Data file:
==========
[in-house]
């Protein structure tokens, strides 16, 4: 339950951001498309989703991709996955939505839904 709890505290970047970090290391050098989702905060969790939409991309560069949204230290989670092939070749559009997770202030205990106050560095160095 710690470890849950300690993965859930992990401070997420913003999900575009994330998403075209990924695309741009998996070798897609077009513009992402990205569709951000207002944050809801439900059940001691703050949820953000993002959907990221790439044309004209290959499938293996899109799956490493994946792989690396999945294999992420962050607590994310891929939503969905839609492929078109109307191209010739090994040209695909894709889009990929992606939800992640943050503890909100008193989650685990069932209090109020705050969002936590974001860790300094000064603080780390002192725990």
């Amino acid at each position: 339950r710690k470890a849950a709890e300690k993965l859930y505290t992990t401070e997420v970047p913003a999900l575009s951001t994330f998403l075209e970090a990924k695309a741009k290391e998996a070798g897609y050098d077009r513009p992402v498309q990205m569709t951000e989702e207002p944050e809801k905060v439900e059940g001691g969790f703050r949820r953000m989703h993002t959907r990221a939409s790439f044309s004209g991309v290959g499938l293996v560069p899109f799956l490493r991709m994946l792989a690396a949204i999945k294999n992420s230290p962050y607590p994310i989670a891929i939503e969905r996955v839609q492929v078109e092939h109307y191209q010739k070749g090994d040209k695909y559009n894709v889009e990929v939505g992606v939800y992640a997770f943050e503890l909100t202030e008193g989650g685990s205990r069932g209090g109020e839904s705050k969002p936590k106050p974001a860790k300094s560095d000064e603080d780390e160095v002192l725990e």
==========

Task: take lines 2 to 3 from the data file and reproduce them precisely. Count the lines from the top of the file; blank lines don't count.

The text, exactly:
């Protein structure tokens, strides 16, 4: 339950951001498309989703991709996955939505839904 709890505290970047970090290391050098989702905060969790939409991309560069949204230290989670092939070749559009997770202030205990106050560095160095 710690470890849950300690993965859930992990401070997420913003999900575009994330998403075209990924695309741009998996070798897609077009513009992402990205569709951000207002944050809801439900059940001691703050949820953000993002959907990221790439044309004209290959499938293996899109799956490493994946792989690396999945294999992420962050607590994310891929939503969905839609492929078109109307191209010739090994040209695909894709889009990929992606939800992640943050503890909100008193989650685990069932209090109020705050969002936590974001860790300094000064603080780390002192725990």
């Amino acid at each position: 339950r710690k470890a849950a709890e300690k993965l859930y505290t992990t401070e997420v970047p913003a999900l575009s951001t994330f998403l075209e970090a990924k695309a741009k290391e998996a070798g897609y050098d077009r513009p992402v498309q990205m569709t951000e989702e207002p944050e809801k905060v439900e059940g001691g969790f703050r949820r953000m989703h993002t959907r990221a939409s790439f044309s004209g991309v290959g499938l293996v560069p899109f799956l490493r991709m994946l792989a690396a949204i999945k294999n992420s230290p962050y607590p994310i989670a891929i939503e969905r996955v839609q492929v078109e092939h109307y191209q010739k070749g090994d040209k695909y559009n894709v889009e990929v939505g992606v939800y992640a997770f943050e503890l909100t202030e008193g989650g685990s205990r069932g209090g109020e839904s705050k969002p936590k106050p974001a860790k300094s560095d000064e603080d780390e160095v002192l725990e």